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Tag Archives: Vietnam

Thai Spirit Houses

Since one night on the beach at the Sanctuary on Koh Phangan where I saw a random light hidden in some bushes, I’ve been drawn to Spirit Houses and their ornate decorations and offerings that can be seen throughout Thailand.

A spirit house overlooking the beach at Haad Tien

Statues inside a spirit house

Spirit Houses are a Buddhist tradition that essentially welcomes and distracts spirits with an appealing place to rest as opposed to inhabiting places like trees, lakes, waterfalls or the heavens. These houses are meant to appease the spirits to bring good luck on the house, business or farm and they are everywhere. Considering that Thai’s believe that if a spirit is unhappy, they can cause the business or venture to fail, the importance of pleasing these guardian spirits of the land is very important.

A set of Spirit Houses outside MBK

The houses themselves look like little temples, complete with little statue families inside of them, sometimes there are also animals and furniture to make the home more comfortable. But they can also be huge to represent the building that they are meant to be residing over, for instance the larger than life one at the MBK centre in Bangkok, or the ones built to reside over an entire city block.

Offerings are commonly placed around the alter on the outside of the spirit house, of food, flower garlands, drinks and incense that is lit everyday. The importance of keeping up with the spirit house is seen by the fact that you’ll rarely see a spirit house with rotting fruit or incense that hasn’t been recently lit because that is seen as disrespectful to the spirit.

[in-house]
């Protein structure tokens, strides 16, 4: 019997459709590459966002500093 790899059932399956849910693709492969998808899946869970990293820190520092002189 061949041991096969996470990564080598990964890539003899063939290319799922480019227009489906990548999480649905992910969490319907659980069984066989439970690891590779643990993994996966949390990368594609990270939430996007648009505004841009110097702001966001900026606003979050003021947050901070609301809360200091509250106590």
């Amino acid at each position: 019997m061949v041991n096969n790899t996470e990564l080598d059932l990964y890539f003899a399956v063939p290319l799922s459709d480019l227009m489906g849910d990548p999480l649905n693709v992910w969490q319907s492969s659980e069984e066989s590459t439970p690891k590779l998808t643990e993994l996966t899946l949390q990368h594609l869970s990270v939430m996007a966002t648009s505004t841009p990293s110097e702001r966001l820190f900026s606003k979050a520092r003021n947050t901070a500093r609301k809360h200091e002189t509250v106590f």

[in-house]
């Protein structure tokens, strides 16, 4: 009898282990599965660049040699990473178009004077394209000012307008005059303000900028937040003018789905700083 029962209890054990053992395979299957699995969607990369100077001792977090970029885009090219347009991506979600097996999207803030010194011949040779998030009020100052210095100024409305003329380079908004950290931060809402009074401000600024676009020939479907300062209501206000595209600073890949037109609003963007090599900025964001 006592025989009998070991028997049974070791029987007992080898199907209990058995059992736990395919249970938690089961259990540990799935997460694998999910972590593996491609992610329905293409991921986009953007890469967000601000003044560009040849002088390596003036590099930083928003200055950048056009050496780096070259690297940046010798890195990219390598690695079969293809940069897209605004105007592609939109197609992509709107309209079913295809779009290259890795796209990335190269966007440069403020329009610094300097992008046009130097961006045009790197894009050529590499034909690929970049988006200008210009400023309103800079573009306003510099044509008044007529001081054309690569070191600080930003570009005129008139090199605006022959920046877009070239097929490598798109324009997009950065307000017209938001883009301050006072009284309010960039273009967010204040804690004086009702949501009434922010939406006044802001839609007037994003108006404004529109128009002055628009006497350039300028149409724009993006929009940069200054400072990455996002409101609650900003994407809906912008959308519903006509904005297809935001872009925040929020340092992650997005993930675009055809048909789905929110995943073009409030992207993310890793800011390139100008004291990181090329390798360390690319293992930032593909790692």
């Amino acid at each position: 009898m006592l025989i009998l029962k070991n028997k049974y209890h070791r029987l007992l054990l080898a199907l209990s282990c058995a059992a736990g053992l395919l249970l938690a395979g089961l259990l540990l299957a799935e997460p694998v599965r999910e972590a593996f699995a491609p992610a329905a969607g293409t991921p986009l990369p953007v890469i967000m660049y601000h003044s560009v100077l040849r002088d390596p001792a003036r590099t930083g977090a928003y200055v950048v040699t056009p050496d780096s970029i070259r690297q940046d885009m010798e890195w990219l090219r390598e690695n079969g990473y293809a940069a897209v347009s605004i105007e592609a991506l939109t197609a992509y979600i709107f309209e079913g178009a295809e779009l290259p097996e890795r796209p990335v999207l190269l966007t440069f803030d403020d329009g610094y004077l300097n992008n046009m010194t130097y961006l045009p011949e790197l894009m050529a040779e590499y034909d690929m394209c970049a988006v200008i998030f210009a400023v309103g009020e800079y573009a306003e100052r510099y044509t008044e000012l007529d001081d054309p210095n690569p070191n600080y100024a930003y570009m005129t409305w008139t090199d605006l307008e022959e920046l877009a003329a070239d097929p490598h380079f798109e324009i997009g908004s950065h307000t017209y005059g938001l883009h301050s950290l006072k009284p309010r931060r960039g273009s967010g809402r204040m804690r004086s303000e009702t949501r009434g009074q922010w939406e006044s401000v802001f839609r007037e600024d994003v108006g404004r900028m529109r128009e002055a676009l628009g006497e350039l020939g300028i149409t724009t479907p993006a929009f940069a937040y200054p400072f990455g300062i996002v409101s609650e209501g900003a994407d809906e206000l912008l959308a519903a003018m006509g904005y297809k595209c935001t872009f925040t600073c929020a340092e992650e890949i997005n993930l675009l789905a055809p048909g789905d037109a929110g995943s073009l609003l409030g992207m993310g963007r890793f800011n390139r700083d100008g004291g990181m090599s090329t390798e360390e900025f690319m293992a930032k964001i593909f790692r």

In Vietnam, because we were there for Tet, the offerings were exorbitant. They had everything from money, to food; to beer and alcohol to make sure that the spirits were happy with them and to bring good luck to their home or business for the New Year.

Unfortunately, I don’t have any pictures of these, but they were seriously overflowing!

In Laos, during our trek and talk with the tour guide over Lao Lao we talked about Buddhist culture and he explained that they create the spirit houses to make spirits of their loved ones more comfortable in the after life. That is why, Micke explained, some of the houses have furniture or cars and the family offers money, food and drink to make their afterlife as comfortable as their earthly life.

I was saddened when I saw a stack of discarded alters and spirit houses in Bangkok, but after a little research I’ve learned that this is because the family or business has decided to upgrade the spirit house. They perform a ceremony to transfer the spirit to the new house. Still, seeing where spirit houses go to die outside of a Wat (temple) may have been a tad depressing.

Small, discarded spirit houses

The “I’ll be back” feeling

Something weird happened to me while I was traveling around Laos and Vietnam with Melisa, and even when I was in Chiang Mai with everyone else. I wasn’t concerned about buying a bunch of mementos, of taking a million pictures or fitting in as much as humanly possible. I had this crazy feeling that I would be back and that I would be able to do my shopping at another time that it made more sense to keep my load light for the time being. The only thing I bought from each place, was a postcard or two to send home to loved ones.